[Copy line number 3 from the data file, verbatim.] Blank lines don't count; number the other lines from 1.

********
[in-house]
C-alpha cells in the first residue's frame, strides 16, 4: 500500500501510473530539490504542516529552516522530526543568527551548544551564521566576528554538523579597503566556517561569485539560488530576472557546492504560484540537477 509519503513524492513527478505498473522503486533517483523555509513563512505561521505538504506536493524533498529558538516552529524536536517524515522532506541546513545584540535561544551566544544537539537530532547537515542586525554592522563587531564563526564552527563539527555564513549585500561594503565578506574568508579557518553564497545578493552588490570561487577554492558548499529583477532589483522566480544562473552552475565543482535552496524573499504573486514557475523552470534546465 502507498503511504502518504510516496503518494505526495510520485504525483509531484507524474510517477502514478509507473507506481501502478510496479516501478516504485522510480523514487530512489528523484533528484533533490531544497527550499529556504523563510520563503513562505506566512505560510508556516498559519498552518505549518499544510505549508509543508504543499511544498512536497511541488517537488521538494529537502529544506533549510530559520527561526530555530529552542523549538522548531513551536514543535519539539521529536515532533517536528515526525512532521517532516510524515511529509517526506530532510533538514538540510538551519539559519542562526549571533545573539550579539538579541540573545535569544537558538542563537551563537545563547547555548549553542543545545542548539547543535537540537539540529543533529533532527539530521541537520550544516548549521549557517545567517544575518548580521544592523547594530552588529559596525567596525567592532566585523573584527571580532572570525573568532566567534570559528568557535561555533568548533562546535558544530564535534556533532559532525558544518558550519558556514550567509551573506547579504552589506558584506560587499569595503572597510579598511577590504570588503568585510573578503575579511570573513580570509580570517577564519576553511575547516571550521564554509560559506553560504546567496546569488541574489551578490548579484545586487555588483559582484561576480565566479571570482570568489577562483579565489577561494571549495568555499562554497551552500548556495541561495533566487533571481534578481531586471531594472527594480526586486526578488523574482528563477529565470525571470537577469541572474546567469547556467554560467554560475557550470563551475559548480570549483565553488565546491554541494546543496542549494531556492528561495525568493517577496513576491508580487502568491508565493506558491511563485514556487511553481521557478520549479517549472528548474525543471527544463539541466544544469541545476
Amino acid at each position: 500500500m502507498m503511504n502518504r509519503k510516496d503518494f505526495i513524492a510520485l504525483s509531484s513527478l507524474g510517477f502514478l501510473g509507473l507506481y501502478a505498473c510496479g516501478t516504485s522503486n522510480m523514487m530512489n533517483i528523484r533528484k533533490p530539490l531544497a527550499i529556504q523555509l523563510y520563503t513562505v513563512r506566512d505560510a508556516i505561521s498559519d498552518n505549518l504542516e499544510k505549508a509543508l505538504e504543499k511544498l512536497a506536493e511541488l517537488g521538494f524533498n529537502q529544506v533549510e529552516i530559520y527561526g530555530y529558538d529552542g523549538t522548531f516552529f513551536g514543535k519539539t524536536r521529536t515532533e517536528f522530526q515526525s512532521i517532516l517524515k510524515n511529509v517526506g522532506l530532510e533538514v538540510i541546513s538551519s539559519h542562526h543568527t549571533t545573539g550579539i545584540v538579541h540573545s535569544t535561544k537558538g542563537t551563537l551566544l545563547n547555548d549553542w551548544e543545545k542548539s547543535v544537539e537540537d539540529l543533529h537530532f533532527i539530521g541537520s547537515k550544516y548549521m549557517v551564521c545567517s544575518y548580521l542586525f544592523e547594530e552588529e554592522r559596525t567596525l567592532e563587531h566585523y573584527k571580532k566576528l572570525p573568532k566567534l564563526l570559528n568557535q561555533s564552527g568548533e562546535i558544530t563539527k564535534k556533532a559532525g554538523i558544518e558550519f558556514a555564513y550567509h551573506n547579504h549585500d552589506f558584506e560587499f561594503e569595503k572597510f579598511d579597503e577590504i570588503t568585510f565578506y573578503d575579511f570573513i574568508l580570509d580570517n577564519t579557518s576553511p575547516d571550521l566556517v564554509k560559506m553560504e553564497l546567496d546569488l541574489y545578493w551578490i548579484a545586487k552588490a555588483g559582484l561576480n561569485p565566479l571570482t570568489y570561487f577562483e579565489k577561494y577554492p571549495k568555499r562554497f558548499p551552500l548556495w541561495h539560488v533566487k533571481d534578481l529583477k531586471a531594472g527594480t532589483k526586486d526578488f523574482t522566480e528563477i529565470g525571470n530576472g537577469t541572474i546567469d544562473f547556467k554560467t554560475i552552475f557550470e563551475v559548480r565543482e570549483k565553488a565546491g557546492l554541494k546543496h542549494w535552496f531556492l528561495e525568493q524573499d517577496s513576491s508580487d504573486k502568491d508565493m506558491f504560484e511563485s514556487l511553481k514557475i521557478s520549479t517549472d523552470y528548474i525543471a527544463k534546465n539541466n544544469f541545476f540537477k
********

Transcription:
Amino acid at each position: 500500500m502507498m503511504n502518504r509519503k510516496d503518494f505526495i513524492a510520485l504525483s509531484s513527478l507524474g510517477f502514478l501510473g509507473l507506481y501502478a505498473c510496479g516501478t516504485s522503486n522510480m523514487m530512489n533517483i528523484r533528484k533533490p530539490l531544497a527550499i529556504q523555509l523563510y520563503t513562505v513563512r506566512d505560510a508556516i505561521s498559519d498552518n505549518l504542516e499544510k505549508a509543508l505538504e504543499k511544498l512536497a506536493e511541488l517537488g521538494f524533498n529537502q529544506v533549510e529552516i530559520y527561526g530555530y529558538d529552542g523549538t522548531f516552529f513551536g514543535k519539539t524536536r521529536t515532533e517536528f522530526q515526525s512532521i517532516l517524515k510524515n511529509v517526506g522532506l530532510e533538514v538540510i541546513s538551519s539559519h542562526h543568527t549571533t545573539g550579539i545584540v538579541h540573545s535569544t535561544k537558538g542563537t551563537l551566544l545563547n547555548d549553542w551548544e543545545k542548539s547543535v544537539e537540537d539540529l543533529h537530532f533532527i539530521g541537520s547537515k550544516y548549521m549557517v551564521c545567517s544575518y548580521l542586525f544592523e547594530e552588529e554592522r559596525t567596525l567592532e563587531h566585523y573584527k571580532k566576528l572570525p573568532k566567534l564563526l570559528n568557535q561555533s564552527g568548533e562546535i558544530t563539527k564535534k556533532a559532525g554538523i558544518e558550519f558556514a555564513y550567509h551573506n547579504h549585500d552589506f558584506e560587499f561594503e569595503k572597510f579598511d579597503e577590504i570588503t568585510f565578506y573578503d575579511f570573513i574568508l580570509d580570517n577564519t579557518s576553511p575547516d571550521l566556517v564554509k560559506m553560504e553564497l546567496d546569488l541574489y545578493w551578490i548579484a545586487k552588490a555588483g559582484l561576480n561569485p565566479l571570482t570568489y570561487f577562483e579565489k577561494y577554492p571549495k568555499r562554497f558548499p551552500l548556495w541561495h539560488v533566487k533571481d534578481l529583477k531586471a531594472g527594480t532589483k526586486d526578488f523574482t522566480e528563477i529565470g525571470n530576472g537577469t541572474i546567469d544562473f547556467k554560467t554560475i552552475f557550470e563551475v559548480r565543482e570549483k565553488a565546491g557546492l554541494k546543496h542549494w535552496f531556492l528561495e525568493q524573499d517577496s513576491s508580487d504573486k502568491d508565493m506558491f504560484e511563485s514556487l511553481k514557475i521557478s520549479t517549472d523552470y528548474i525543471a527544463k534546465n539541466n544544469f541545476f540537477k